Dao Zi 's Art and Review

Rong Jian, Chen Jiushuang, Peter J. Liu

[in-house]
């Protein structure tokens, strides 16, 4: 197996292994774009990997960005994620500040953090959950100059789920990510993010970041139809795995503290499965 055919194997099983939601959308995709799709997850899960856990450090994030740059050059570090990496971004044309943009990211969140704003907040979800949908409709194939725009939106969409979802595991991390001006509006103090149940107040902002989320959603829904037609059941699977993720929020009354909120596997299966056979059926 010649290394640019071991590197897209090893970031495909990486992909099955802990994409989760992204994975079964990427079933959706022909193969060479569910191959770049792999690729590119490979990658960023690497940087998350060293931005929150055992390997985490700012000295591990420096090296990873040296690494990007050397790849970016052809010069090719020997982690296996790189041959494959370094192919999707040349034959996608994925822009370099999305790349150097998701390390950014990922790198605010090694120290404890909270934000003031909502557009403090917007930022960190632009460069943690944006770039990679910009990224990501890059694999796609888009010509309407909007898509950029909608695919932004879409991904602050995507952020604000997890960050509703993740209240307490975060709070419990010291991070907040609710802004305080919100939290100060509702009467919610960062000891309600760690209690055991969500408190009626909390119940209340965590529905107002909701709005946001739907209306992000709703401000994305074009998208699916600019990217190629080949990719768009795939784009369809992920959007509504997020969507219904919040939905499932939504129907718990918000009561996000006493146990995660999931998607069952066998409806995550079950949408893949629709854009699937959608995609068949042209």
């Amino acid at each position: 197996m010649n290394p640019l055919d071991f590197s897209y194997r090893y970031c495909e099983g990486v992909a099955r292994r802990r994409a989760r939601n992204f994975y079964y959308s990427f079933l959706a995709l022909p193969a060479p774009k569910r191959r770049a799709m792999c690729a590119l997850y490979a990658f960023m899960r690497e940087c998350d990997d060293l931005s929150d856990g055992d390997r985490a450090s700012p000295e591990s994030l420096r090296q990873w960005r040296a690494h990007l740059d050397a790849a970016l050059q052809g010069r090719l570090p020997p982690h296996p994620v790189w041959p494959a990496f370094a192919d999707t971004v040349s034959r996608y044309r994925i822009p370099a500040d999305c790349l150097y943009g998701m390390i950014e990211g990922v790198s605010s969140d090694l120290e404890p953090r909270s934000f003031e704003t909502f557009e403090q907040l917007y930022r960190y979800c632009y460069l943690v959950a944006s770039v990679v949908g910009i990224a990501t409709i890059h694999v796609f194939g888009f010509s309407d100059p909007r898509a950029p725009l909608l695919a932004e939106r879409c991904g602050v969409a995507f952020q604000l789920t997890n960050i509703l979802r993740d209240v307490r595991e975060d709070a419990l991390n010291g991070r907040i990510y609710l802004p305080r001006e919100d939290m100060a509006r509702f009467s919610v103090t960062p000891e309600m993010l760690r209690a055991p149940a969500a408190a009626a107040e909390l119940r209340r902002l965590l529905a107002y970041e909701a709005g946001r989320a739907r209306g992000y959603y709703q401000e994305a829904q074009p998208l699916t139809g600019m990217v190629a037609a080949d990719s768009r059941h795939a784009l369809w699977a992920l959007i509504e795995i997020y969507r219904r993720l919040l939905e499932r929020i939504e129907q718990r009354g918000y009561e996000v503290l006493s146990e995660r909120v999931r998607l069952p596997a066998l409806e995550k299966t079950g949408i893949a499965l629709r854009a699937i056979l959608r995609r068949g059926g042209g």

According to Martin Heidegger, “poetry is the adoption of the divine scale”. This is also Dao Zi’s basic approach to art. In Hölderlin’s poems, what Heidegger experienced most deeply was the essence of poetry: to illuminate. It is through insightful illumination that things can be ‘opened up’, to enlighten the human soul, to enlighten the human mind to the true meaning of fields, towns, and homes, and to cast a light into the dark abyss. What would the abyss be like without the clarity of poetry? Poetry is therefore a direct revelation of divinity. As Plato posits, its inherent fullness of devotion and holiness is a treat for the gods. Thus, is Dao Zi the Hölderlin of the Chinese arts? Or is he the successor to Qu Yuan, Li Bai, and Su Shi? From the day they were written, the interpretation of his poems has always been such that they are filled with the deepest thoughts of humanity, interwoven with sentiments for the earth, affection for mothers and motherhood, enchantments in the darkness, and adoration for the eternity of life. These form a poet’s responsibilities as given to them the divine, a duty to provide this spiritual illumination and maintain and continuously purify a world of truth.

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